Phosphoinositides direct membrane trafficking, facilitating the recruitment of effectors to specific membranes. In yeast PtdIns(4,5)P(2) is proposed to regulate vacuolar fusion, however, in intact cells this phosphoinositide can only be detected at the plasma membrane. In Saccharomyces cerevisiae the inositol polyphosphate 5-phosphatase, Inp54p, dephosphorylates PtdIns(4,5)P(2) forming PtdIns(4)P, a substrate for the phosphoinositide phosphatase Sac1p, which hydrolyzes PtdIns(4)P forming PtdIns. We investigated the role these lipid phosphatases co-ordinately play in regulating PtdIns(4,5)P(2) subcellular distribution. The PtdIns(4,5)P(2) bioprobe PH-PLCdelta1 exhibited loss of plasma membrane localization and instead labeled a subset of fragmented vacuoles in delta sac1 deltainp54 and sac1(ts) deltainp54 mutants. Furthermore sac1(ts) deltainp54 mutants exhibited vacuolar fusion defects, which were rescued by Latrunculin A treatment, which blocks endocytosis, or by inactivation of Mss4p, a PtdIns(4)P 5-kinase which synthesizes the bulk of PtdIns(4,5)P(2) at the plasma membrane. Under these conditions PtdIns(4,5)P(2) was not detected on vacuole membranes and vacuole morphology was normal, indicating vacuolar PtdIns(4,5)P(2) derives from Mss4p-generated PtdIns(4,5)P(2) at the plasma membrane. deltasac1 deltainp54 mutants also exhibited delayed CPY sorting, cargo-selective secretion defects and defects in vacuole function. These studies reveal PtdIns(4,5)P(2) hydrolysis by lipid phosphatases governs its spatial distribution and loss of phosphatase activity may result in PtdIns(4,5)P(2) accumulation on vacuole membranes leading to vacuolar fragmentation/fusion defects.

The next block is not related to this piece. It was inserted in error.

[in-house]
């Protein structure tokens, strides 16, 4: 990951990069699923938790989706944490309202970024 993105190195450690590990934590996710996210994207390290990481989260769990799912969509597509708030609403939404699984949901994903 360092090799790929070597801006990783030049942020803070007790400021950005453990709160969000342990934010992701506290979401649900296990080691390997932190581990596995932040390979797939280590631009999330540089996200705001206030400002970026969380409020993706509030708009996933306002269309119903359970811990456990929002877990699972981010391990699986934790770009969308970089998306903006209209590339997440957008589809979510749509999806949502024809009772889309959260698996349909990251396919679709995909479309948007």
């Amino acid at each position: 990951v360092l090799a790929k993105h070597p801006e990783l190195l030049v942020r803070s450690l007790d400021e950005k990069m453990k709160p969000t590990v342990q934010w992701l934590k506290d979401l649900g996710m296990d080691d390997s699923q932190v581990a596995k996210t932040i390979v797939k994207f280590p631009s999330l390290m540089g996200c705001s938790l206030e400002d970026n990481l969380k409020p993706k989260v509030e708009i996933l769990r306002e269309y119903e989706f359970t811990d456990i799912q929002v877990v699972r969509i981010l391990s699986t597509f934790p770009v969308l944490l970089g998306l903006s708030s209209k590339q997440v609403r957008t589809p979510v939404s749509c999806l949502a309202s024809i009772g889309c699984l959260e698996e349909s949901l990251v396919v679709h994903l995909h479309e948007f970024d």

|Pages (from-to)||16295 - 16307|
|Number of pages||13|
|Journal||The Journal of Biological Chemistry|
|Publication status||Published - 2007|